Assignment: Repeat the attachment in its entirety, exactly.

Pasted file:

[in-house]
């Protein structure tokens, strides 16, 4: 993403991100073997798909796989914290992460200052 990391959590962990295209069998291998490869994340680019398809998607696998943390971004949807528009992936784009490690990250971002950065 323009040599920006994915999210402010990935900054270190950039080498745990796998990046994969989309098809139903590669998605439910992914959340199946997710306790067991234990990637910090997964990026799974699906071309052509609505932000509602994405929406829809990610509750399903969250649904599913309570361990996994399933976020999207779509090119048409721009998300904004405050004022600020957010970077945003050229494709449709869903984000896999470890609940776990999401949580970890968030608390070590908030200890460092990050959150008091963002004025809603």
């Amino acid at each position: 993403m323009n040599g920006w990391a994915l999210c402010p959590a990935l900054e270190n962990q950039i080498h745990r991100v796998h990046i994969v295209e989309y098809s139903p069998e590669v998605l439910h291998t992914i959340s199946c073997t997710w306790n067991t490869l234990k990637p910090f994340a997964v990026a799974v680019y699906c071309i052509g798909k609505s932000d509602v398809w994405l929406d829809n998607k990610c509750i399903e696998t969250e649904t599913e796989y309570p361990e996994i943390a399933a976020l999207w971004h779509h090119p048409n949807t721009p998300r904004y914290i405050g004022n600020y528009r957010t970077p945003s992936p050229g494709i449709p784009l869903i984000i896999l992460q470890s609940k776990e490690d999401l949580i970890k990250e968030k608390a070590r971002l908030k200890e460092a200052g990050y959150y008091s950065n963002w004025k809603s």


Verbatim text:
[in-house]
């Protein structure tokens, strides 16, 4: 993403991100073997798909796989914290992460200052 990391959590962990295209069998291998490869994340680019398809998607696998943390971004949807528009992936784009490690990250971002950065 323009040599920006994915999210402010990935900054270190950039080498745990796998990046994969989309098809139903590669998605439910992914959340199946997710306790067991234990990637910090997964990026799974699906071309052509609505932000509602994405929406829809990610509750399903969250649904599913309570361990996994399933976020999207779509090119048409721009998300904004405050004022600020957010970077945003050229494709449709869903984000896999470890609940776990999401949580970890968030608390070590908030200890460092990050959150008091963002004025809603």
């Amino acid at each position: 993403m323009n040599g920006w990391a994915l999210c402010p959590a990935l900054e270190n962990q950039i080498h745990r991100v796998h990046i994969v295209e989309y098809s139903p069998e590669v998605l439910h291998t992914i959340s199946c073997t997710w306790n067991t490869l234990k990637p910090f994340a997964v990026a799974v680019y699906c071309i052509g798909k609505s932000d509602v398809w994405l929406d829809n998607k990610c509750i399903e696998t969250e649904t599913e796989y309570p361990e996994i943390a399933a976020l999207w971004h779509h090119p048409n949807t721009p998300r904004y914290i405050g004022n600020y528009r957010t970077p945003s992936p050229g494709i449709p784009l869903i984000i896999l992460q470890s609940k776990e490690d999401l949580i970890k990250e968030k608390a070590r971002l908030k200890e460092a200052g990050y959150y008091s950065n963002w004025k809603s």